Not another X-Men spin-off, it's the true story of Richard Kuklinski, a family man turned hit man who showed so little emotion doing his dirty deeds that not even his wife and kids knew what he really did for a living. Richie carried out his guise for around 20 years, finally getting caught in 1986. 

The Iceman tells his story of domesticity, deceit and death-dealing, starting in the Jersey of the mid-1960s, at a presume first date with a good girl (Winona Ryder, nice to see you again!), who's so charmed by him, she marries him. After all, how bad can a guy who dubs Disney movies for a living be? In reality, he dupes reels of pornography … until a local mob boss (Ray Liotta, even more typecast than Shannon) hires him as a well-compensated contract killer, first testing his mettle and loyalty on a two-bit street bum.

Kuklinski demonstrates natural talent at gut-shooting, throat-slitting and noggin-whacking, all of which Israeli director/co-writer Ariel Vromen delights in depicting in brutal detail — so graphic that the scenes may keep more squeamish viewers from finishing the film. Perhaps Vromen went one bisected esophagus too far?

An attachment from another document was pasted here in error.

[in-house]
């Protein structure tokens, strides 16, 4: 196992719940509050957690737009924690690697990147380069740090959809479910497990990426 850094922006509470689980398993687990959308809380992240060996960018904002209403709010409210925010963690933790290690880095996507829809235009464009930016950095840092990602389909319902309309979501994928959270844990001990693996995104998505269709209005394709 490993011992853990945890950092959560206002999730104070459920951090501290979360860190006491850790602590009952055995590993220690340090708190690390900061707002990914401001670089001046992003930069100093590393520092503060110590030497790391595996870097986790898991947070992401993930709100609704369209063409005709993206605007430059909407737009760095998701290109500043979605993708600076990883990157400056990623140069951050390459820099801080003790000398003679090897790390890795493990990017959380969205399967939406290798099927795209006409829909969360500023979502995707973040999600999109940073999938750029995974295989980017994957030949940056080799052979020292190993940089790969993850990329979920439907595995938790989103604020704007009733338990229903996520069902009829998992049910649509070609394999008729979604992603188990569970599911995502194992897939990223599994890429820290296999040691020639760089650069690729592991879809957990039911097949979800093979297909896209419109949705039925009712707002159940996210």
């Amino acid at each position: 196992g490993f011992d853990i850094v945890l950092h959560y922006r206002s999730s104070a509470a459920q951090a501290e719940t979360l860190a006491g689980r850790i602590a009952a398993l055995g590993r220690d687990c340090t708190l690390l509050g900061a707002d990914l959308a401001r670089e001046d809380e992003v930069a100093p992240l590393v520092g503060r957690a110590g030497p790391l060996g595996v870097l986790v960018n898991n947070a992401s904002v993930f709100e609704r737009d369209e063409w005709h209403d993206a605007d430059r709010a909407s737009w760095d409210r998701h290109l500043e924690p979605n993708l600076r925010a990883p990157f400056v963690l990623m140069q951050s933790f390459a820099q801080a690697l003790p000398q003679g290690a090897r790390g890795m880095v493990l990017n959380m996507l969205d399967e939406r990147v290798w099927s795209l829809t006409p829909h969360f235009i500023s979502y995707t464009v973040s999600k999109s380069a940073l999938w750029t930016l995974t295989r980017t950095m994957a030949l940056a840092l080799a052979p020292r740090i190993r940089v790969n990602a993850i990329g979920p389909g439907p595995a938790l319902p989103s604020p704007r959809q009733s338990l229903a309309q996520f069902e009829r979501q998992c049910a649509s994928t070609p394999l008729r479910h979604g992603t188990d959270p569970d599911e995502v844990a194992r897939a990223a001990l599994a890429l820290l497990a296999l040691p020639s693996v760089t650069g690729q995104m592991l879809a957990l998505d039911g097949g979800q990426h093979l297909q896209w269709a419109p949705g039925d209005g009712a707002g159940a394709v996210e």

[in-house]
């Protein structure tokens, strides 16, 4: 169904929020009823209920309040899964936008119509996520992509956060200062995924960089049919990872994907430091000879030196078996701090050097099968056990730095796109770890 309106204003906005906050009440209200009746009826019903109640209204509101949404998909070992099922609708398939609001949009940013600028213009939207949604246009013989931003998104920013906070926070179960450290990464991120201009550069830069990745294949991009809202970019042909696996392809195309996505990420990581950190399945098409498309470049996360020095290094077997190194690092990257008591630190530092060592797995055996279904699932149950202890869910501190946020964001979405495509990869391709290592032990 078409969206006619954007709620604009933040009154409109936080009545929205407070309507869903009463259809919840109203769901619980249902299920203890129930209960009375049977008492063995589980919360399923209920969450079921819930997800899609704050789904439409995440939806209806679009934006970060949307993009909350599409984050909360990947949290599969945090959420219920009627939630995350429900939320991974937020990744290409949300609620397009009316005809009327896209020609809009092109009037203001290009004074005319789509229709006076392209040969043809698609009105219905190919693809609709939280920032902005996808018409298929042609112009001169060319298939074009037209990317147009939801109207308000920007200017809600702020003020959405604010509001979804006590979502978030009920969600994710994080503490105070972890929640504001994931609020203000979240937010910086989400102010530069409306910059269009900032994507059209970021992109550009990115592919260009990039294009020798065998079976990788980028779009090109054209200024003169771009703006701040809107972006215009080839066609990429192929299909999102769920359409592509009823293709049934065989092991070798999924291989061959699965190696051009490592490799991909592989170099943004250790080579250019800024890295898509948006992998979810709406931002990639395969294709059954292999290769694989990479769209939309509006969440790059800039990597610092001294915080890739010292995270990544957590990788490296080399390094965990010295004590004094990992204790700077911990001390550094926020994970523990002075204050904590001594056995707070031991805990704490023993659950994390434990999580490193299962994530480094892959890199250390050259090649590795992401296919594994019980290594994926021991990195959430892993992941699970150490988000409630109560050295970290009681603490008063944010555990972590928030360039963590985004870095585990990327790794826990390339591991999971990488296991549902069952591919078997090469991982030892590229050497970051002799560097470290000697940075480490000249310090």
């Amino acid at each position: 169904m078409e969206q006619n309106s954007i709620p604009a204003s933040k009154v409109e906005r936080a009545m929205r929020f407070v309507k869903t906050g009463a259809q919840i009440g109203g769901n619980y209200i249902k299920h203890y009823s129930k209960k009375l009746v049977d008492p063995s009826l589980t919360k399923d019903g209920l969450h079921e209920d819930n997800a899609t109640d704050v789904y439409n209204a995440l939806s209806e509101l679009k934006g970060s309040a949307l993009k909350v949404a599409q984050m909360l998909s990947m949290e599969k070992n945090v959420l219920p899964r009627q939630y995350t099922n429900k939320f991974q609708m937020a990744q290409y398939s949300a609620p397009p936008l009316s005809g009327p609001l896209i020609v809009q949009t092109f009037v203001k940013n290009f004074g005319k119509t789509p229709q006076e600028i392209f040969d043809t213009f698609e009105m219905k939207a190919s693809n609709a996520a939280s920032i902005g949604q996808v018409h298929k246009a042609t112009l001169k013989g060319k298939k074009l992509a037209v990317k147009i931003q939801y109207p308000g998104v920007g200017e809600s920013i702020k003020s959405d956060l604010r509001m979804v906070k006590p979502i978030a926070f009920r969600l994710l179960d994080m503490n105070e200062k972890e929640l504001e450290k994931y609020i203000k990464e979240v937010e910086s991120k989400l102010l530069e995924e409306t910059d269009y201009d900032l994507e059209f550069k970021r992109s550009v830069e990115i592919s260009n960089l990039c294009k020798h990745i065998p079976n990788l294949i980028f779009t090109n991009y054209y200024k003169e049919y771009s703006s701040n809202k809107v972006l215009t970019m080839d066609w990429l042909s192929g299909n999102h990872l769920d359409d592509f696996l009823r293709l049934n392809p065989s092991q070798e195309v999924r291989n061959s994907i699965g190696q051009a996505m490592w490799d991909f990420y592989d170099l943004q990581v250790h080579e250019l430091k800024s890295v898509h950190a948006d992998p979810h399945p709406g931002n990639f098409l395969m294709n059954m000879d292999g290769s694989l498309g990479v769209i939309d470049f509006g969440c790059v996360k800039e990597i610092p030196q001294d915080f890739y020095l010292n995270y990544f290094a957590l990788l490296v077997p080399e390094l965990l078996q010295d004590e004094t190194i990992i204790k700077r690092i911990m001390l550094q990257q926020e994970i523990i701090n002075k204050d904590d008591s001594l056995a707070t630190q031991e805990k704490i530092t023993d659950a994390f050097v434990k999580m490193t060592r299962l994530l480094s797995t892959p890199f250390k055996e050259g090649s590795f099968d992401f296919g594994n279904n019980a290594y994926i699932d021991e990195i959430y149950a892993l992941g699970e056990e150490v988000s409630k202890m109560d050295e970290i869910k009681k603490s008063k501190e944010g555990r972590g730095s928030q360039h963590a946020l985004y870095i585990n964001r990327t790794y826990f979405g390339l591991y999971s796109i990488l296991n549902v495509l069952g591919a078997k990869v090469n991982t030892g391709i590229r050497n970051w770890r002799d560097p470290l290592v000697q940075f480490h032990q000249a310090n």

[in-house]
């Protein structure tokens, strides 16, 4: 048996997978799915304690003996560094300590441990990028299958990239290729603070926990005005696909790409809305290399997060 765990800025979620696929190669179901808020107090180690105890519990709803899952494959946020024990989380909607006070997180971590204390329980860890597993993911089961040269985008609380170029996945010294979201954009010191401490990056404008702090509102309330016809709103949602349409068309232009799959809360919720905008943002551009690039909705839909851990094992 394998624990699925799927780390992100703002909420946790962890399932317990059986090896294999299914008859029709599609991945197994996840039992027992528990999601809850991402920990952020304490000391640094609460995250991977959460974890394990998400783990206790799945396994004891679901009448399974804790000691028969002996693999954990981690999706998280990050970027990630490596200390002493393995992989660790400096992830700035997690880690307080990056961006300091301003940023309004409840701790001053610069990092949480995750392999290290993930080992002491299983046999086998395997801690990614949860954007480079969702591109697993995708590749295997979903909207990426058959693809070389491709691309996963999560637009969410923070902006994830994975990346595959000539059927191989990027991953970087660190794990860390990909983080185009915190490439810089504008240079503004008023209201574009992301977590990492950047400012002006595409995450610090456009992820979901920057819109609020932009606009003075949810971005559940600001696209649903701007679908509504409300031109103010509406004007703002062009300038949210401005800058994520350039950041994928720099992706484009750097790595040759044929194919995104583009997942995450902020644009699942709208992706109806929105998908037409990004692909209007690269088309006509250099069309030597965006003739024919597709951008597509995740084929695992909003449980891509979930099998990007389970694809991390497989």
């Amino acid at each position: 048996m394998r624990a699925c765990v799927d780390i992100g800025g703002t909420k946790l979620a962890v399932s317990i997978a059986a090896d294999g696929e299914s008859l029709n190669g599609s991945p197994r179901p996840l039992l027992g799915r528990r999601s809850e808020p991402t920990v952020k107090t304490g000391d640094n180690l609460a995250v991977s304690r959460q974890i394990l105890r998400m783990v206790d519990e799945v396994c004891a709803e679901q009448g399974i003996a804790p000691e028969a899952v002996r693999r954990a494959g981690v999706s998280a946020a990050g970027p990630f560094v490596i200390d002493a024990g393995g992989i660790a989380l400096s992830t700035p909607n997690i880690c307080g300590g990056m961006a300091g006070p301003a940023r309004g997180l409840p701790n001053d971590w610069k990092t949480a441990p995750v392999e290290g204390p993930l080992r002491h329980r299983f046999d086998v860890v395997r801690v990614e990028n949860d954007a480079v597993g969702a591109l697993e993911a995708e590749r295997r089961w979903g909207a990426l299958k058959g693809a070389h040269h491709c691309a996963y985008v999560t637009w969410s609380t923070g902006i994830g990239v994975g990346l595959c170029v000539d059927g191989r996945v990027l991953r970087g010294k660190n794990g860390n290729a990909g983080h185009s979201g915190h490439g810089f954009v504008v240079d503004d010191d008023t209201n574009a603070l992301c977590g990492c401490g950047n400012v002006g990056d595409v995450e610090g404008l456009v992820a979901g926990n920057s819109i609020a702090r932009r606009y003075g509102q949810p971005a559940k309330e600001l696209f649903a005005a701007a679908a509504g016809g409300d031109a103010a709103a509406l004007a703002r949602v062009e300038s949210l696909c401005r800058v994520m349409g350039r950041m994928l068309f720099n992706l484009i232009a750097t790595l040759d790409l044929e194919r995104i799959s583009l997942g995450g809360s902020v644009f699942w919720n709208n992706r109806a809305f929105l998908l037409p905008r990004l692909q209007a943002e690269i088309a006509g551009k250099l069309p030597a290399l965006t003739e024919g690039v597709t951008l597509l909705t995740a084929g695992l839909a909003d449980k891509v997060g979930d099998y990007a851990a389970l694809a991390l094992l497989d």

His other department of excess is in stunt casting. He calls upon the likes of James Franco and Stephen Dorff for one-and-done scenes that could have been cut entirely without harming the narrative. Faring far better in roles more integral to the biopic plotting are frequent film heavy Robert Davi (Die Hard), a near-unrecognizable David Schwimmer (TV's Friends) and a truly unrecognizable Chris Evans (The Avengers' Captain America) as Mr. Freezy, an associate of Richie's so named for his cover gig as an ice cream man. He's arguably chillier than Richie, in that he has no qualms about offing women and children.

But this show belongs to Shannon and, predictably enough, he delivers his usual intensity. If there's a downside to having the terrific actor the anchor, it's that his presence offers no surprise — just by him showing up, we know what the character Kuklinski will show himself to be. 

The Iceman is good, but never great — a crime drama that could use a bit more color. And I mean that literally, too; as I child of the 1970s, I know we had more colors than just dull brown. —Rod Lott

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